|scientific name Xestia lupa |
Males fly in Alberta from mid-July to late August, with most collected the last week of July.
A medium-size (approx. 3.2 – 4.0 cm wingspan) moth with grey forewings and light grey to dirty white hindwings. The antemedian and postmedian lines on the forewings are dentate and marked by both dark and white scales, but do not contrast or stand out strongly. The most prominent markings are the large round orbicular and boomerang shaped reniform spots; both are white with the center filled with grey scales. The terminal line and in some cases the subterminal line as well is comprised of a series of thin black wedges. Hindwings dirty white, with a faint discal spot, median band and dark terminal line. Antennae simple. Sexes similar but females with shorter narrow wings and are flightless. Most likely to be mistaken for X. perquiritata or X. speciosa, but they can be separated by the large round orbicular spot of lupa. The genitalia are very different than those of externally similar species and can usually be examined by brushing the scales from the tip of the abdomen. The valve of lupa in forked; in similar species it is pointed or rounded. Adults and genitalia of both sexes are illustrated by Lafontaine (1998)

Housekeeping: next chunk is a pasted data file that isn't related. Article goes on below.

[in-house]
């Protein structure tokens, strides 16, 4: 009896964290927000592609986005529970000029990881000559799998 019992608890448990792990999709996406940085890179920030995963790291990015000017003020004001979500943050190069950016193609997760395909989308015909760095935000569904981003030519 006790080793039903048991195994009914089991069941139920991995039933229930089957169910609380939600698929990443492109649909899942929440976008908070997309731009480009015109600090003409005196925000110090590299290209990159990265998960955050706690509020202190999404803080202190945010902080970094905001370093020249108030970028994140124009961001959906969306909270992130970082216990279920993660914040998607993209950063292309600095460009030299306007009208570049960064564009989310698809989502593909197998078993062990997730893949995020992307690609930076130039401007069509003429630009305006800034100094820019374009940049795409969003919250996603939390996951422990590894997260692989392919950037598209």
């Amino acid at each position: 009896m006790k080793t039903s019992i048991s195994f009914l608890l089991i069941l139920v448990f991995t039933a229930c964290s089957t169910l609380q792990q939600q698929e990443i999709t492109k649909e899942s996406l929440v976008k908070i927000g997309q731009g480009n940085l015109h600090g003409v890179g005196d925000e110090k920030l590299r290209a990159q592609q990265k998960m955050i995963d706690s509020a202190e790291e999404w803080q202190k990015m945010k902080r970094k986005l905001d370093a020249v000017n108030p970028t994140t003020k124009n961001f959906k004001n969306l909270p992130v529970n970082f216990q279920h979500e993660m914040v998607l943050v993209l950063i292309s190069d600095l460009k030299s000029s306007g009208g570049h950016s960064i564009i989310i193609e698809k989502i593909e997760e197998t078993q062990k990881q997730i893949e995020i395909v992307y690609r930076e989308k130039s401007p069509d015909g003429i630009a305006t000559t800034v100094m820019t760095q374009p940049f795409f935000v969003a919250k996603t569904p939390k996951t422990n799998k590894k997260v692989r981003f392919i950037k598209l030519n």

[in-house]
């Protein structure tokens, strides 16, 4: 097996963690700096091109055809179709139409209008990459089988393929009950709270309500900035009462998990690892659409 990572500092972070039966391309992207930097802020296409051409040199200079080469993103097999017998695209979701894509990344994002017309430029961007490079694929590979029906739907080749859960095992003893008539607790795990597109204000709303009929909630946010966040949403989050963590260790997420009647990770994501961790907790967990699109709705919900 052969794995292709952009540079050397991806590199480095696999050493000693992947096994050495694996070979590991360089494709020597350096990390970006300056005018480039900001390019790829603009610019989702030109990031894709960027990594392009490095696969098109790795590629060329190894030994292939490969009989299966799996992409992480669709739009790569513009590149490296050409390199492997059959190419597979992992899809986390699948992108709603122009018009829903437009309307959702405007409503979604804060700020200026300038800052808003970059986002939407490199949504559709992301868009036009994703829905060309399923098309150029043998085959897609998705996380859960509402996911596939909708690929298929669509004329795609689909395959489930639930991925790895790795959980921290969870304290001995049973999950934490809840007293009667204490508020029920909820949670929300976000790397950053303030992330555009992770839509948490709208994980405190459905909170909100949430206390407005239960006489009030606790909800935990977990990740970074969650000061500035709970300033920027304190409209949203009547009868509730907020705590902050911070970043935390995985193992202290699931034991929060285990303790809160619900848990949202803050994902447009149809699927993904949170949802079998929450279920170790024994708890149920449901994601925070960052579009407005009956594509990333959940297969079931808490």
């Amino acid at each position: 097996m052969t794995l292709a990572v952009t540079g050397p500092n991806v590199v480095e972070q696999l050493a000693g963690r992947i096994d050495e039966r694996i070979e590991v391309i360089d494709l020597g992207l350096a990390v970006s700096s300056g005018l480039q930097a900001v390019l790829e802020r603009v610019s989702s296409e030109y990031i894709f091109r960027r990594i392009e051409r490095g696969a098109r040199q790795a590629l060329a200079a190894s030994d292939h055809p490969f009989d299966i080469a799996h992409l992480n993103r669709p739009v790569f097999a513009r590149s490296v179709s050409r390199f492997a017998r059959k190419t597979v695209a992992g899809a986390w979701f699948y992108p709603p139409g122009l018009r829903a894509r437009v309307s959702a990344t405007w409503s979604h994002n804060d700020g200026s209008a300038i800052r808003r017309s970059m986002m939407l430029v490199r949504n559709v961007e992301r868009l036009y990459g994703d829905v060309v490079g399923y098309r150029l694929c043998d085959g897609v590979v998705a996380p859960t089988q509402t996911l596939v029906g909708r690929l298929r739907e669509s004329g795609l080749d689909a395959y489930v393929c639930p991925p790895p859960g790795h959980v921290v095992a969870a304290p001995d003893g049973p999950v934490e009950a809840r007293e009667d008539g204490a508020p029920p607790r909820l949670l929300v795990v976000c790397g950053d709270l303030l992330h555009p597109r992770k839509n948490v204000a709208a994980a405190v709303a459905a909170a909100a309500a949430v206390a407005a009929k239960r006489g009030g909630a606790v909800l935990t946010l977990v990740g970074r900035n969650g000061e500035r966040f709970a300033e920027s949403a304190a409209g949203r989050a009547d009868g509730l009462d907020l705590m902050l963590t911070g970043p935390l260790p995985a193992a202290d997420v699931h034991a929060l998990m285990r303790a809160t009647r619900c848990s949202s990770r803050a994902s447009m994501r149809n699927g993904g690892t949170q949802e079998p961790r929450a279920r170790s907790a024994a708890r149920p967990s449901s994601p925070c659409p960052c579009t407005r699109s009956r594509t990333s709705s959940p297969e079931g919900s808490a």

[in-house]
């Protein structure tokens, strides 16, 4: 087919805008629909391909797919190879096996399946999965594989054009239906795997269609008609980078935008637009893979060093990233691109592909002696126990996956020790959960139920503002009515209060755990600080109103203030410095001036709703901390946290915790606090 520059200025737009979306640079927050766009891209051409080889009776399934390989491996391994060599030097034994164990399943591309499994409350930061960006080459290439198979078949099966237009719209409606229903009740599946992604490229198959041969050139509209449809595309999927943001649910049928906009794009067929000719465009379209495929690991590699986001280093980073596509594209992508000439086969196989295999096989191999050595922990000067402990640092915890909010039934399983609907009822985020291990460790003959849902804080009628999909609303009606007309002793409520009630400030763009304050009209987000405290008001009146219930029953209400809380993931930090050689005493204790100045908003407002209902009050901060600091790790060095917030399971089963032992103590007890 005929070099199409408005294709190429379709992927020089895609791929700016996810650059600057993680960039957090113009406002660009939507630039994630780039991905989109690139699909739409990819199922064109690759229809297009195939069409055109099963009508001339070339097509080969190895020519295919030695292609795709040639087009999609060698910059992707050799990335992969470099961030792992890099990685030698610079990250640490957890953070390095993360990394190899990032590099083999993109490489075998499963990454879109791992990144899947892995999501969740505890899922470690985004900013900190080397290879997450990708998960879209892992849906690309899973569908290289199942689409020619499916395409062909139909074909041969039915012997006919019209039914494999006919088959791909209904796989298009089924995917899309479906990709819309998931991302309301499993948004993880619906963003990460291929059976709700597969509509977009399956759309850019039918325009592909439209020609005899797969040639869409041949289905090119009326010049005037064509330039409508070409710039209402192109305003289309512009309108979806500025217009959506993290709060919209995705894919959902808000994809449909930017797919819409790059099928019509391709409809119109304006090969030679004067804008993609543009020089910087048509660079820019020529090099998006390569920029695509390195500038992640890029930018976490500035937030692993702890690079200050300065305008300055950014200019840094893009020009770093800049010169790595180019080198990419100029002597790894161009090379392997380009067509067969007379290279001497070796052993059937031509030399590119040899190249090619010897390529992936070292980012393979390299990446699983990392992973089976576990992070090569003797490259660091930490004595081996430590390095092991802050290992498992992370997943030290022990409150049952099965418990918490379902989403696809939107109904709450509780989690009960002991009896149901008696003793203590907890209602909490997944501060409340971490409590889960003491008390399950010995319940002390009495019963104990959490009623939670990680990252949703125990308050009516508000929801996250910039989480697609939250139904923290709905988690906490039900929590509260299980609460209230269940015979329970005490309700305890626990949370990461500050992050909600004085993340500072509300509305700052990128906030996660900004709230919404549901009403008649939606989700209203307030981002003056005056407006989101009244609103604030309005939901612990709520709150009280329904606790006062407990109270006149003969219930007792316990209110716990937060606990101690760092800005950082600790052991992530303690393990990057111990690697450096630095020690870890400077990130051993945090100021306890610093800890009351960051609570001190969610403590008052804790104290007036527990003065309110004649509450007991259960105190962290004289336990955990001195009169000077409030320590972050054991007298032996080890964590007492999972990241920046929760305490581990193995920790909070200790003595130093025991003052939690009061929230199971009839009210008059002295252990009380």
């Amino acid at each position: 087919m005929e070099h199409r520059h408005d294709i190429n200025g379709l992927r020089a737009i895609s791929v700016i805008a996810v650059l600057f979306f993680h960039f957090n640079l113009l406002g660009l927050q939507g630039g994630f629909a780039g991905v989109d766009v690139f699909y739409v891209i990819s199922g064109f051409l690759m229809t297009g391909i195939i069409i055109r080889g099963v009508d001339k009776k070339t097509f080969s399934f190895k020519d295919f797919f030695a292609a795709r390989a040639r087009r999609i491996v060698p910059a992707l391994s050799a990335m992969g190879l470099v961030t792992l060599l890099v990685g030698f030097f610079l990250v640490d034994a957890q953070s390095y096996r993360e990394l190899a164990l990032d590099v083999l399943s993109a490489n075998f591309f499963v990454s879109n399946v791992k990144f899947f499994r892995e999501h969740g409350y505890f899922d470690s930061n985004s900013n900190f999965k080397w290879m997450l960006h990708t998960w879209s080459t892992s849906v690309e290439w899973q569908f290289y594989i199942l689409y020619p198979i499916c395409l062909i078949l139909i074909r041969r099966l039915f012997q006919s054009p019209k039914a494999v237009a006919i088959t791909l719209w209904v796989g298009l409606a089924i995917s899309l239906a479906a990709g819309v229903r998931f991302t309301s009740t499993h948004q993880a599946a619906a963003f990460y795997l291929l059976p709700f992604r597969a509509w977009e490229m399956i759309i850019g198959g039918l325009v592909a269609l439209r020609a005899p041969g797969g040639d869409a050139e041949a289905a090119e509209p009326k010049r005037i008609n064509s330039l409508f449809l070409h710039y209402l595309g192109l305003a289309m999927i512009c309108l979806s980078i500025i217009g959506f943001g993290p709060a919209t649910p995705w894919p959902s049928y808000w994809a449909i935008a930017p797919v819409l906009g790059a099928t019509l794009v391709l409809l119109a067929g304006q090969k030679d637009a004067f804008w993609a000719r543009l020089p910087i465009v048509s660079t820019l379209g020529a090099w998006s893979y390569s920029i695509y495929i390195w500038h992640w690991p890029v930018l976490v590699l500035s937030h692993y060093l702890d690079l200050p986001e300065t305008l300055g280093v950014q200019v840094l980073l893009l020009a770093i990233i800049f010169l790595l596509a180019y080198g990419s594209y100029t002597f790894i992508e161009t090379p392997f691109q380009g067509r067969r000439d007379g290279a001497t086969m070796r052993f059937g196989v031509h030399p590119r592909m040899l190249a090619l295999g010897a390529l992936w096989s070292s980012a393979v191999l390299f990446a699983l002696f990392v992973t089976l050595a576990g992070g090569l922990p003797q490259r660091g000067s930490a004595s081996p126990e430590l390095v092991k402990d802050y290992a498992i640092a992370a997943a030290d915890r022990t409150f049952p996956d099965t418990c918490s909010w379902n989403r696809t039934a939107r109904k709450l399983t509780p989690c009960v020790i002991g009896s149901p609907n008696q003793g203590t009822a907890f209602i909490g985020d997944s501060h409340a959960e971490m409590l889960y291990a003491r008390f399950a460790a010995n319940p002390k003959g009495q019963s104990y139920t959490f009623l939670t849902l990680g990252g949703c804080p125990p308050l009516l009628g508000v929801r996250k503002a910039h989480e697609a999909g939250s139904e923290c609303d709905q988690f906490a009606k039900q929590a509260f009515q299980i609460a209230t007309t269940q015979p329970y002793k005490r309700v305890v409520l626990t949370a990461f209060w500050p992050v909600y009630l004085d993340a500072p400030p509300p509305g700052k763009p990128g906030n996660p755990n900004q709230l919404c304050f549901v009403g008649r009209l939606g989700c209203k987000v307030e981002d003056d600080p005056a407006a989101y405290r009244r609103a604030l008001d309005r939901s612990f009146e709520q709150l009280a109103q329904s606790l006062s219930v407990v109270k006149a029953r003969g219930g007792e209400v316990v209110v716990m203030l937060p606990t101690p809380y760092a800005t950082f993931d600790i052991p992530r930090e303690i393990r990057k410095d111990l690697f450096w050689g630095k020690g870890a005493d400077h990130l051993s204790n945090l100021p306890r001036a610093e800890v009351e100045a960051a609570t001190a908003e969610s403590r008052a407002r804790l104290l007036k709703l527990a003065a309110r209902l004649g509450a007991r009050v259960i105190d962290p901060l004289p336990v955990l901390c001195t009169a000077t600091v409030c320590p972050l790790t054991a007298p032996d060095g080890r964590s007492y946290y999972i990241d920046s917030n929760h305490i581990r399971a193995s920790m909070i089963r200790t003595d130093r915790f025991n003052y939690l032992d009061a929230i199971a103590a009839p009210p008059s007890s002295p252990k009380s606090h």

Adult males are nocturnal and come to light traps; females are smaller and apparently flightless. The larvae and larval host(s) are unknown. Males fly in Alberta from mid-July to late August, with most collected the last week of July.
Larval hosts unknown
Labrador to Alaska, north to the Arctic coast and south in the Rocky Mountains to Waterton. In Alberta it is fairly widespread at mid to high elevation coniferous forest and in the central and northern part of the boreal forest. It is found in coniferous woodlands.
Previously reported as the closely related Palaearctic species X. laetibilis (e.g. Bowman 1951). Bowman listed laetibilis for both Waterton (open circle on map) and Edmonton. I have not seen specimens from either locality.
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